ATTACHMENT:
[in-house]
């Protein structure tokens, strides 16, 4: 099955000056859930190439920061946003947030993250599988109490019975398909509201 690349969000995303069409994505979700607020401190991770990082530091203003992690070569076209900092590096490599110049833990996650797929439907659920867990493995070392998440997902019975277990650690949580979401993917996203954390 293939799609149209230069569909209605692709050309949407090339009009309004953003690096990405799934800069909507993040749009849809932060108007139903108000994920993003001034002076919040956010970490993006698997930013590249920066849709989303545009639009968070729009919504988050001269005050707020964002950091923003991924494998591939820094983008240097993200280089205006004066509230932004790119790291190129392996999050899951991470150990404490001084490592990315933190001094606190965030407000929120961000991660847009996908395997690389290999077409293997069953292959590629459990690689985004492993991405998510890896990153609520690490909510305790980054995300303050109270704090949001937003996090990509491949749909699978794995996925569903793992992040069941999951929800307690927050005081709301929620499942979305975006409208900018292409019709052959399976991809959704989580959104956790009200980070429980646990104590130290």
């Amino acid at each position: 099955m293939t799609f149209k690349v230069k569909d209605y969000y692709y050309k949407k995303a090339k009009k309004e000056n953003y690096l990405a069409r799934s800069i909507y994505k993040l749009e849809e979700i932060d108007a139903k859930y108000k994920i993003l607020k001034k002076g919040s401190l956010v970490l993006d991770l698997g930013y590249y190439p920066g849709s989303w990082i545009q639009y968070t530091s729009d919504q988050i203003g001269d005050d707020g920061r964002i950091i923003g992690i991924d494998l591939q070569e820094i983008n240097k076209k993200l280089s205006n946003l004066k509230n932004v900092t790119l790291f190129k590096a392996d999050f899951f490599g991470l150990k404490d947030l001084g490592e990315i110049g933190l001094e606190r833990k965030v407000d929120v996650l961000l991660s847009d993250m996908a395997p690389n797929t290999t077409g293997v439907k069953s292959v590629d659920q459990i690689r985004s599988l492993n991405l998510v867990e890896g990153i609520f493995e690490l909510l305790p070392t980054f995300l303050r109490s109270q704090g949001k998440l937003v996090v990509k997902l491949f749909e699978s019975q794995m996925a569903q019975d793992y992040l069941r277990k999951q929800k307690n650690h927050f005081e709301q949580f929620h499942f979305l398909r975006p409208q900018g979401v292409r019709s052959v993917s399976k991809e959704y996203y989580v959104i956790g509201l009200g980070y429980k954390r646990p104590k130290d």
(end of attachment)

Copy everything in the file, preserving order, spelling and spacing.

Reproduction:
[in-house]
């Protein structure tokens, strides 16, 4: 099955000056859930190439920061946003947030993250599988109490019975398909509201 690349969000995303069409994505979700607020401190991770990082530091203003992690070569076209900092590096490599110049833990996650797929439907659920867990493995070392998440997902019975277990650690949580979401993917996203954390 293939799609149209230069569909209605692709050309949407090339009009309004953003690096990405799934800069909507993040749009849809932060108007139903108000994920993003001034002076919040956010970490993006698997930013590249920066849709989303545009639009968070729009919504988050001269005050707020964002950091923003991924494998591939820094983008240097993200280089205006004066509230932004790119790291190129392996999050899951991470150990404490001084490592990315933190001094606190965030407000929120961000991660847009996908395997690389290999077409293997069953292959590629459990690689985004492993991405998510890896990153609520690490909510305790980054995300303050109270704090949001937003996090990509491949749909699978794995996925569903793992992040069941999951929800307690927050005081709301929620499942979305975006409208900018292409019709052959399976991809959704989580959104956790009200980070429980646990104590130290």
């Amino acid at each position: 099955m293939t799609f149209k690349v230069k569909d209605y969000y692709y050309k949407k995303a090339k009009k309004e000056n953003y690096l990405a069409r799934s800069i909507y994505k993040l749009e849809e979700i932060d108007a139903k859930y108000k994920i993003l607020k001034k002076g919040s401190l956010v970490l993006d991770l698997g930013y590249y190439p920066g849709s989303w990082i545009q639009y968070t530091s729009d919504q988050i203003g001269d005050d707020g920061r964002i950091i923003g992690i991924d494998l591939q070569e820094i983008n240097k076209k993200l280089s205006n946003l004066k509230n932004v900092t790119l790291f190129k590096a392996d999050f899951f490599g991470l150990k404490d947030l001084g490592e990315i110049g933190l001094e606190r833990k965030v407000d929120v996650l961000l991660s847009d993250m996908a395997p690389n797929t290999t077409g293997v439907k069953s292959v590629d659920q459990i690689r985004s599988l492993n991405l998510v867990e890896g990153i609520f493995e690490l909510l305790p070392t980054f995300l303050r109490s109270q704090g949001k998440l937003v996090v990509k997902l491949f749909e699978s019975q794995m996925a569903q019975d793992y992040l069941r277990k999951q929800k307690n650690h927050f005081e709301q949580f929620h499942f979305l398909r975006p409208q900018g979401v292409r019709s052959v993917s399976k991809e959704y996203y989580v959104i956790g509201l009200g980070y429980k954390r646990p104590k130290d």